“More attention was paid when it was published in a pediatrics journal because pediatricians were curious about kids with developmental disabilities, but psychiatrists did not routinely evaluate those children,” said Harris.
Today, when the word “autism” is a part of everyday speech, it is hard to imagine a time when the diagnosis did not exist. Before Kanner, children like these usually were diagnosed with “childhood schizophrenia” or “feeble-mindedness.”
Also, pediatricians and parents had other, more immediate health concerns for children a century ago—such as acute infectious diseases.
“Conditions like autism became more visible as diseases with higher morbidity and mortality were increasingly controlled during the course of the 20th century,” said Howard Markel, M.D., Ph.D., a professor of pediatrics and communicable diseases, psychiatry, and the history of medicine at the University of Michigan.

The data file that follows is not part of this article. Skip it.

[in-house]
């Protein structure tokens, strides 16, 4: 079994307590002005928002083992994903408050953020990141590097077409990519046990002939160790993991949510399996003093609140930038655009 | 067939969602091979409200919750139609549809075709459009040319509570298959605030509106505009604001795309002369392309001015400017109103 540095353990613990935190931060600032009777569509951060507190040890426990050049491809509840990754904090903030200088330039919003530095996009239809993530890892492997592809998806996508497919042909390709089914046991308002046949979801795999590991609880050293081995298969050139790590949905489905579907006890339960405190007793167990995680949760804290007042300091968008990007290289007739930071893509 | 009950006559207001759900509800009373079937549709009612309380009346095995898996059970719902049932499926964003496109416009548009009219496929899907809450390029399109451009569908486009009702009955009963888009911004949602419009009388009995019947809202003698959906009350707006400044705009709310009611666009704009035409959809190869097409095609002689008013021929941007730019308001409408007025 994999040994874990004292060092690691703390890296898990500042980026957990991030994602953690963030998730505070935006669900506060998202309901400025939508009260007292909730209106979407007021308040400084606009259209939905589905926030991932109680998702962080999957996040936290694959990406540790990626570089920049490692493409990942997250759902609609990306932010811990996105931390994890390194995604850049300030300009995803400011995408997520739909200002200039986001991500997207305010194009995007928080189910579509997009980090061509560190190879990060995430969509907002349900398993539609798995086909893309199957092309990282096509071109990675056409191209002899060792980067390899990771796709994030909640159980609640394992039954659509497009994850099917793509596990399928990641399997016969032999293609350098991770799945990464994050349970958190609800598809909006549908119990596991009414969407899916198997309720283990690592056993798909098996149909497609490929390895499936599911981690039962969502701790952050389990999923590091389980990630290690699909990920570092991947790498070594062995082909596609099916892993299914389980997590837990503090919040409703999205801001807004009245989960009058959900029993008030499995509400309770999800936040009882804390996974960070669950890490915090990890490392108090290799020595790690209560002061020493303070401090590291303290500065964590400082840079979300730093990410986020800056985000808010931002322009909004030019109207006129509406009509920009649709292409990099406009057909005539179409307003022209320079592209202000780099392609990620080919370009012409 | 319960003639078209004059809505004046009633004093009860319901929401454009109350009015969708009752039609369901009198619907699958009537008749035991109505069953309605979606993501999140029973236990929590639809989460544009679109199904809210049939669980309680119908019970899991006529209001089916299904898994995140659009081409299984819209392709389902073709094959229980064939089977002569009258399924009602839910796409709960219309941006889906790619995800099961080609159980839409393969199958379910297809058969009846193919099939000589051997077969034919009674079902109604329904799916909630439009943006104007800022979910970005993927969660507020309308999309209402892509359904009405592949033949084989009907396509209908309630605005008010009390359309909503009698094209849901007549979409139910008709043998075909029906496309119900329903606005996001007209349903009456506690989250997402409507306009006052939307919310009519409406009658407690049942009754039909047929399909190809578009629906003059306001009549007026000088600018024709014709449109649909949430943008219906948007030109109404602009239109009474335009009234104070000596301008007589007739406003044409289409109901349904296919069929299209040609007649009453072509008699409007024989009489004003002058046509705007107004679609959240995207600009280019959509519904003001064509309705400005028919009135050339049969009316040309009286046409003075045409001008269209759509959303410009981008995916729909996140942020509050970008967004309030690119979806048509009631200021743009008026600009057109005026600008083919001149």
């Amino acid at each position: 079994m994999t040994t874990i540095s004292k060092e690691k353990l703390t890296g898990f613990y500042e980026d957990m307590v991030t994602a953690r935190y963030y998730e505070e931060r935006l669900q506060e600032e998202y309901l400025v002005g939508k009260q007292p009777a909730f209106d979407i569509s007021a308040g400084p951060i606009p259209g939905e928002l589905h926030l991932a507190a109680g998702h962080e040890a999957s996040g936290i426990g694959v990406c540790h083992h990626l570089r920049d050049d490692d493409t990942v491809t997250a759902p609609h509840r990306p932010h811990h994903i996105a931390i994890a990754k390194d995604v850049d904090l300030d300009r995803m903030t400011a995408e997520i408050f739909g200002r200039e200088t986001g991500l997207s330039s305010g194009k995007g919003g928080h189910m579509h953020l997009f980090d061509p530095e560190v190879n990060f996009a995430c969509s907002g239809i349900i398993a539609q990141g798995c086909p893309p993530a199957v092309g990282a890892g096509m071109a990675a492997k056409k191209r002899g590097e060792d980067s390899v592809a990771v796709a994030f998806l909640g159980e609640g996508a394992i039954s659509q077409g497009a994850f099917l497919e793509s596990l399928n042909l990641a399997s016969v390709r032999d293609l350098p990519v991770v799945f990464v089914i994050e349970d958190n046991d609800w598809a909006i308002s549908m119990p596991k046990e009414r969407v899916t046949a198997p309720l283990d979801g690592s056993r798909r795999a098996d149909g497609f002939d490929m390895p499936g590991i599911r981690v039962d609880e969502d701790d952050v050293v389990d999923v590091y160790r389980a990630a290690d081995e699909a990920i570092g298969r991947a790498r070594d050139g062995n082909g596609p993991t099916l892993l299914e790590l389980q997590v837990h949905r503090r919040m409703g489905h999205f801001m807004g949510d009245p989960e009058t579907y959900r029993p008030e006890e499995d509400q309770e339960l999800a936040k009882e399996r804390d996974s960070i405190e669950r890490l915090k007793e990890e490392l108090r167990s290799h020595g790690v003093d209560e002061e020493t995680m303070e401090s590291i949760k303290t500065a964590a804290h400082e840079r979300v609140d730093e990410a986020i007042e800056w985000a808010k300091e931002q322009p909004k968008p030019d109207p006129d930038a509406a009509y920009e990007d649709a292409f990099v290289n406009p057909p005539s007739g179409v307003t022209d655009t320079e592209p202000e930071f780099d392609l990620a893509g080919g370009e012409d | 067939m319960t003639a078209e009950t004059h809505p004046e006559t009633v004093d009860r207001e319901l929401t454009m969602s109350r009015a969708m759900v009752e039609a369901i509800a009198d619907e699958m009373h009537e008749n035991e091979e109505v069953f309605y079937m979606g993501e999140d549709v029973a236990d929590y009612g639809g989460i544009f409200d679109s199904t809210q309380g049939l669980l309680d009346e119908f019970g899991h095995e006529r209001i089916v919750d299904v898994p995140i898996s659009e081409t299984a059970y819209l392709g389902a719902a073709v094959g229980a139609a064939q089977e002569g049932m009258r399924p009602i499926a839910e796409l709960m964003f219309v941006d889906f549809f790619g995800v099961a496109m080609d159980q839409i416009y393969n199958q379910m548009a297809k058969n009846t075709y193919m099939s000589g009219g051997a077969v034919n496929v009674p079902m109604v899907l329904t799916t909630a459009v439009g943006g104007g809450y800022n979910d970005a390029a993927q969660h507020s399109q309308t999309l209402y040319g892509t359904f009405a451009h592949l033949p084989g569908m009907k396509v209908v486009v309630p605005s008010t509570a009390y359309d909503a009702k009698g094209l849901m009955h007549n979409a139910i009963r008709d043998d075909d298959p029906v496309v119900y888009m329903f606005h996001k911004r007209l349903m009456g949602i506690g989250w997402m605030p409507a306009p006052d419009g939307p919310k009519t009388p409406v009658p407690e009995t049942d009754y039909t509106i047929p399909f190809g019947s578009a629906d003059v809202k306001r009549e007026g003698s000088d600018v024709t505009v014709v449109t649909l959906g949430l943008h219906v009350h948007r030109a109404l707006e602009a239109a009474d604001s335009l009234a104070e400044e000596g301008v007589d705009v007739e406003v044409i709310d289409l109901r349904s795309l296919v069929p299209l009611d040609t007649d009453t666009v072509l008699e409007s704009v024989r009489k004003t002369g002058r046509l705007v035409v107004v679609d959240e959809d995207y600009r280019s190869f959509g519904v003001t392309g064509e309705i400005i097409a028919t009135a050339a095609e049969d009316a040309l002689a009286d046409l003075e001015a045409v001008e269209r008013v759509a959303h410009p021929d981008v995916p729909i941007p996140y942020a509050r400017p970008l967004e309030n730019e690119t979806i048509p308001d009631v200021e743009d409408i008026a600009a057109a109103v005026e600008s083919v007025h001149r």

“As medicine grew better at diagnosing and treating infectious diseases, pediatricians began to see more low-morbidity, low-mortality conditions that doctors ignored when they had more deadly things to deal with,” said Markel in an interview. “Lots of behavioral problems are observed and treated today that were not part of the field then.”
Some cautionary notes should be applied to Kanner’s two early papers, say historians of medicine.
“Most of these children came from families of higher socioeconomic status who could afford to have their child seen at Hopkins,” said Markel. Ultimately, autism was diagnosed across the socioeconomic spectrum once children had greater access to services.